[Show abstract][Hide abstract] ABSTRACT: The lack of epidemiologic data on the prevalence of female urinary incontinence (UI) attending general practitioners (GPs) in France led us to conduct a cross-sectional study in our country.
To determine the prevalence of UI and to assess its impact on the quality of life (QoL).
This cross-sectional study of women aged >18 yr was conducted by attending GPs between June 2007 and July 2007.
The main outcome measures were urinary symptoms, functional impairment, International Consultation on Incontinence Questionnaire-Short Form score, and medical care seeking.
Overall, 241 GPs enrolled 2183 women seen during 1 d. The prevalence of UI was 26.8% (n=584) and increased with age, body mass index (BMI), and number of children delivered (p<0.0001). Among women with UI, 496 were included in a cross-sectional survey: 45.2% (n=224) had stress UI, 42.1% (n=209) had mixed UI, and 10.9% (n=53) had urge UI, while 2% (n=10) had UI of indeterminate type. Overall, 288 of 496 women (51.8%) stated that UI had a negative impact on their QoL; this effect remained mostly mild or moderate, and only 197 of 496 women (39.7%) had asked for medical help. Longer duration of symptoms, higher frequency of comorbid urinary symptoms, and altered QoL were most frequent among women with mixed UI (p<0.001). Misclassification may have occurred because the diagnosis of UI was based on self-reported data rather than on clinical or urodynamic examinations.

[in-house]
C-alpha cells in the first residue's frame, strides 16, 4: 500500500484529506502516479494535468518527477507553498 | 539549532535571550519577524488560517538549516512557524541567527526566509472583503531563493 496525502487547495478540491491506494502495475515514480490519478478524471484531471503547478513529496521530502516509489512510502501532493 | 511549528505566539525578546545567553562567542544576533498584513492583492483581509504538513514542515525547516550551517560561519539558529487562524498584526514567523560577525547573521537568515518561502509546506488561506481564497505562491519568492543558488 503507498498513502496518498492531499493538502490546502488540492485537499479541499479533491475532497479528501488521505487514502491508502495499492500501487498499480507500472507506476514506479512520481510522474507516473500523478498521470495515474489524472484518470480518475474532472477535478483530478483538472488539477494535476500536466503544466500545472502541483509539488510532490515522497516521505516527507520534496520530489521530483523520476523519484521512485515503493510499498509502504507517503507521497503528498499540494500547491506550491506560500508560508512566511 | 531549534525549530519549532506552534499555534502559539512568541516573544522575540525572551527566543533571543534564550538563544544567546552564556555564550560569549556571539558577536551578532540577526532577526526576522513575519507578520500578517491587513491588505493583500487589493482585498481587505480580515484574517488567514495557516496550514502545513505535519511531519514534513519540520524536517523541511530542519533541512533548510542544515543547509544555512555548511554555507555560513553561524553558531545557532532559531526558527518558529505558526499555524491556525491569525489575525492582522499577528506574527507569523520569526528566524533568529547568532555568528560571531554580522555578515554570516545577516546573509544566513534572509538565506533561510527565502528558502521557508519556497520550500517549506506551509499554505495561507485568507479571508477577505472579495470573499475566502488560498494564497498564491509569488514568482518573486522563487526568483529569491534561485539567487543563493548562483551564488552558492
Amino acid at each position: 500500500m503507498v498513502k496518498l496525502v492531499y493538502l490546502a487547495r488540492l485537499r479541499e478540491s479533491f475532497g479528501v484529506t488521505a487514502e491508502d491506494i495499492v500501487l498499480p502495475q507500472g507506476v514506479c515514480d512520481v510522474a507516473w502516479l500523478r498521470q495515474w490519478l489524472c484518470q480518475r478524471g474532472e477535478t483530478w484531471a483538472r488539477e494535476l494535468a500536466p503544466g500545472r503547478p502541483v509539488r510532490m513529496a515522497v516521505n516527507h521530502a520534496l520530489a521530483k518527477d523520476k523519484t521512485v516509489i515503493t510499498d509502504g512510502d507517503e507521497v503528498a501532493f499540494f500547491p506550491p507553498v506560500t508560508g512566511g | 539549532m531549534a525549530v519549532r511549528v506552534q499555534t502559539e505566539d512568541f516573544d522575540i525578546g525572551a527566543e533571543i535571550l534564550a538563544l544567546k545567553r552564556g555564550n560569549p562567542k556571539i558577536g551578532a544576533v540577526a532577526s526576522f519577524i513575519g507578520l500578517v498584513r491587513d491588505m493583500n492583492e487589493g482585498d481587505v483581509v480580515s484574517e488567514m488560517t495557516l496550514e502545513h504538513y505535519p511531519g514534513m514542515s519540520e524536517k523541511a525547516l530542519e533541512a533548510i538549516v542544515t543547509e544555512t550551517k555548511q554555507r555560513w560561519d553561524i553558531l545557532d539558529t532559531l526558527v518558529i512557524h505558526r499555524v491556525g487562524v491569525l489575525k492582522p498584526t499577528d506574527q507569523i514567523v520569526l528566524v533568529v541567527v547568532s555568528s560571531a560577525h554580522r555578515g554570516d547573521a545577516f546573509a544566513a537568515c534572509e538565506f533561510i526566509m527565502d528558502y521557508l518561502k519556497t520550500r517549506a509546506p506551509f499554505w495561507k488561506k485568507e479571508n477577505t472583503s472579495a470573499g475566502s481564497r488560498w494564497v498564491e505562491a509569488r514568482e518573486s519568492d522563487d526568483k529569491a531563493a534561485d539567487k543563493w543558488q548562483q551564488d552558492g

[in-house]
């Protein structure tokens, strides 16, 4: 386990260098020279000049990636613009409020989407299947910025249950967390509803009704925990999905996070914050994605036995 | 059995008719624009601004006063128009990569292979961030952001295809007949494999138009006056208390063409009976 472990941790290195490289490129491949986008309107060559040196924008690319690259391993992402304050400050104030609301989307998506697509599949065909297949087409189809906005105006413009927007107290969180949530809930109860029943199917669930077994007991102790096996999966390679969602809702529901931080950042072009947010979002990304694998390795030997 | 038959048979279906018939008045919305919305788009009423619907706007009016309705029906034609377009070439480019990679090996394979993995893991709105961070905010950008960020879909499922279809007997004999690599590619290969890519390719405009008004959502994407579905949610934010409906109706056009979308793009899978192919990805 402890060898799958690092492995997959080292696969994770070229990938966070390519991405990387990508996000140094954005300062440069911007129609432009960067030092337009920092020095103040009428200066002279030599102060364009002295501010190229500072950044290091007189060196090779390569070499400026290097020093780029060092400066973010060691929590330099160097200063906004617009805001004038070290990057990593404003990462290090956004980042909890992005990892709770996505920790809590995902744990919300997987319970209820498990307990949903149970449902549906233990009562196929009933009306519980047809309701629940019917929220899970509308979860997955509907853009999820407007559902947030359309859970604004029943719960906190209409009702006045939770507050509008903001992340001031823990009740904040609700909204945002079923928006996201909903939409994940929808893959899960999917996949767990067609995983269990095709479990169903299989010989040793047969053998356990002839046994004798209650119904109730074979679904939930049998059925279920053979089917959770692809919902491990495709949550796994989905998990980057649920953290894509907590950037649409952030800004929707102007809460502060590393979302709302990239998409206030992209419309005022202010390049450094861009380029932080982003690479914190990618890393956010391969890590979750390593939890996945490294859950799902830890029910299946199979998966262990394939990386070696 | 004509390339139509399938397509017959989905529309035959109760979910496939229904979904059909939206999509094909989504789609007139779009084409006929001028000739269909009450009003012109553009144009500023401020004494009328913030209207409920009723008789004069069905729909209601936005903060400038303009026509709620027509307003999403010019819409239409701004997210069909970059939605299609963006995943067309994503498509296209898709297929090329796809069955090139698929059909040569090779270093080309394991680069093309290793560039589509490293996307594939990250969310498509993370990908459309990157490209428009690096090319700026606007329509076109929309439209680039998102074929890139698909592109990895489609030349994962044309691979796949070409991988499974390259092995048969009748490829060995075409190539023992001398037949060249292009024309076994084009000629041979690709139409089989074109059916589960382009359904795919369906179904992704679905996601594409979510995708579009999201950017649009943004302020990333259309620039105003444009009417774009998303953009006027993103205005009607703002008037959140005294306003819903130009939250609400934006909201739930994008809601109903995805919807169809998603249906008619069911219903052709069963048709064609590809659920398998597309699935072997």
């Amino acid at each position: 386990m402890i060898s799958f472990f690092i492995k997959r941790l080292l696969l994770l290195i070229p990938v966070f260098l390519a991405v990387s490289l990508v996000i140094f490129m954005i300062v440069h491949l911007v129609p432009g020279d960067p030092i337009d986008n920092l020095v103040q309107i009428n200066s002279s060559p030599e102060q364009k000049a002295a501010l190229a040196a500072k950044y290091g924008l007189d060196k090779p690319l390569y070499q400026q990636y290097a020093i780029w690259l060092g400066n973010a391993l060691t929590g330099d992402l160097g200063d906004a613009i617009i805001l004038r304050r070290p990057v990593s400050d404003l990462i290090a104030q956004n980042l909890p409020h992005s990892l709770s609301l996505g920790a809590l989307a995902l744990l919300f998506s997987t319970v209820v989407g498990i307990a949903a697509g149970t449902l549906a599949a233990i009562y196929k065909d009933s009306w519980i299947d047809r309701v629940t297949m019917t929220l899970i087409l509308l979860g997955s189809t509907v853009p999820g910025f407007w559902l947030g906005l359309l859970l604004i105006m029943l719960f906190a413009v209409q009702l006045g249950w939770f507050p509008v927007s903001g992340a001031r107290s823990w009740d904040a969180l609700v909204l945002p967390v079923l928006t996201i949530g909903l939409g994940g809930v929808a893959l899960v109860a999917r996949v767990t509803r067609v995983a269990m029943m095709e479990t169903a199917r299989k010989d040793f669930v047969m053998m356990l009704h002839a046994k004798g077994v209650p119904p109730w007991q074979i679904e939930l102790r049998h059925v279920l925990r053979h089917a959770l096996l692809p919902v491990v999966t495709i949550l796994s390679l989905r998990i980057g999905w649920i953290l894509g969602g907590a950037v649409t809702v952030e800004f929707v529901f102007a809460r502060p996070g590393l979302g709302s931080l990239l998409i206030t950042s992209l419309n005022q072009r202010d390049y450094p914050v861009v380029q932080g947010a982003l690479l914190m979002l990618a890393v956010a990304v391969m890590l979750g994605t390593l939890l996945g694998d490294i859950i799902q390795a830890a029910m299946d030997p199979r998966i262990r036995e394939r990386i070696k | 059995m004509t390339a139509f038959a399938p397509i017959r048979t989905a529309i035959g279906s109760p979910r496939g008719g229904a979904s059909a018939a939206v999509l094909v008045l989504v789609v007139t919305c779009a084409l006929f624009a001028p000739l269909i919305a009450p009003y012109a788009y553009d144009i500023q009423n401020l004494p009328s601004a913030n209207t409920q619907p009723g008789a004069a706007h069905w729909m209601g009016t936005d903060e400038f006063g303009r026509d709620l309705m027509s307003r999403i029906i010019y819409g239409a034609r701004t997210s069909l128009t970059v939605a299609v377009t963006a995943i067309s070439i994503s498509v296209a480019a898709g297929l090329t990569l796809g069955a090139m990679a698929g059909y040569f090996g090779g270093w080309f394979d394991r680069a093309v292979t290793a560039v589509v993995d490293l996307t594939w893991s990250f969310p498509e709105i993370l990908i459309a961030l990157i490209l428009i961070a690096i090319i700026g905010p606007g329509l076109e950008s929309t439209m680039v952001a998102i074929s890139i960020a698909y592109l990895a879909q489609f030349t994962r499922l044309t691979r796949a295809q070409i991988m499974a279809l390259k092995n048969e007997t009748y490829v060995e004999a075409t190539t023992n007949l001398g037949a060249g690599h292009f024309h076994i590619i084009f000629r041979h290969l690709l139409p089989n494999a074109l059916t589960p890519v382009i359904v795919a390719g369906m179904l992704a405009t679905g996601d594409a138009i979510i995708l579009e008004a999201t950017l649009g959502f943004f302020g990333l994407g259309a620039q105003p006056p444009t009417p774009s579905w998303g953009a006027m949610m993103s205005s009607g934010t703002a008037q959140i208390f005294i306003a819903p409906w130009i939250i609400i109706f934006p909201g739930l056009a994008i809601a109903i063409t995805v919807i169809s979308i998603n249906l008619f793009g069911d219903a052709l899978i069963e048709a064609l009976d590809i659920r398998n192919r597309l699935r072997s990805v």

UI symptoms were found in almost one in four women attending GPs. Clinical and functional UI impairment were associated with age, BMI, and parity. UI caused distress to women, but only those who were severely affected sought help. The results emphasize the need for policy development for UI prevention and management in France.
European Urology 04/2009; 56(1):177-83. DOI:10.1016/j.eururo.2009.04.006 · 13.94 Impact Factor
[Show abstract][Hide abstract] ABSTRACT: Background
Colorectal resection for endometriosis is associated with an improvement in quality of life. Little data on urinary side effects are available. Therefore the aim of this longitudinal study was to evaluate urinary symptoms before and after colorectal resection for endometriosis.